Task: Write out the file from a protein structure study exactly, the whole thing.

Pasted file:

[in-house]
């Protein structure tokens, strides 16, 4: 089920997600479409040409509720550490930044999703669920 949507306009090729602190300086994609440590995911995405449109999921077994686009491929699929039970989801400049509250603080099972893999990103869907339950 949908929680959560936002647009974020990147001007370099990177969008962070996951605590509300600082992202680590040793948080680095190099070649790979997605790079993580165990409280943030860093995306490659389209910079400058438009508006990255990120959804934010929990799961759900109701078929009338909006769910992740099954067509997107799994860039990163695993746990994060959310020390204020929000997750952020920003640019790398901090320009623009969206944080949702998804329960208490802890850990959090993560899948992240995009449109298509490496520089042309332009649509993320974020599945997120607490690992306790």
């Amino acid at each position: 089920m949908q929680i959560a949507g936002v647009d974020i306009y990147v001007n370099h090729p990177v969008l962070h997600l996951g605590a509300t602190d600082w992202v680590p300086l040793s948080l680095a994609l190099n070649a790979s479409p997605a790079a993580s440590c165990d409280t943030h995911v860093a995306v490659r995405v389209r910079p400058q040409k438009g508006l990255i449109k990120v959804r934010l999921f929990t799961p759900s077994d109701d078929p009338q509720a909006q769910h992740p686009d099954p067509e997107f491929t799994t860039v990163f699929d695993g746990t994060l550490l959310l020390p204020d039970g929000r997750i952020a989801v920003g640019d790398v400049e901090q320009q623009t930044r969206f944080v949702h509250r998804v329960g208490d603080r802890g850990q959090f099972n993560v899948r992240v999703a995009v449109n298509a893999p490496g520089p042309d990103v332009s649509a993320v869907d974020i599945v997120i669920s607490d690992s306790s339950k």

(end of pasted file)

[in-house]
């Protein structure tokens, strides 16, 4: 089920997600479409040409509720550490930044999703669920 949507306009090729602190300086994609440590995911995405449109999921077994686009491929699929039970989801400049509250603080099972893999990103869907339950 949908929680959560936002647009974020990147001007370099990177969008962070996951605590509300600082992202680590040793948080680095190099070649790979997605790079993580165990409280943030860093995306490659389209910079400058438009508006990255990120959804934010929990799961759900109701078929009338909006769910992740099954067509997107799994860039990163695993746990994060959310020390204020929000997750952020920003640019790398901090320009623009969206944080949702998804329960208490802890850990959090993560899948992240995009449109298509490496520089042309332009649509993320974020599945997120607490690992306790």
């Amino acid at each position: 089920m949908q929680i959560a949507g936002v647009d974020i306009y990147v001007n370099h090729p990177v969008l962070h997600l996951g605590a509300t602190d600082w992202v680590p300086l040793s948080l680095a994609l190099n070649a790979s479409p997605a790079a993580s440590c165990d409280t943030h995911v860093a995306v490659r995405v389209r910079p400058q040409k438009g508006l990255i449109k990120v959804r934010l999921f929990t799961p759900s077994d109701d078929p009338q509720a909006q769910h992740p686009d099954p067509e997107f491929t799994t860039v990163f699929d695993g746990t994060l550490l959310l020390p204020d039970g929000r997750i952020a989801v920003g640019d790398v400049e901090q320009q623009t930044r969206f944080v949702h509250r998804v329960g208490d603080r802890g850990q959090f099972n993560v899948r992240v999703a995009v449109n298509a893999p490496g520089p042309d990103v332009s649509a993320v869907d974020i599945v997120i669920s607490d690992s306790s339950k």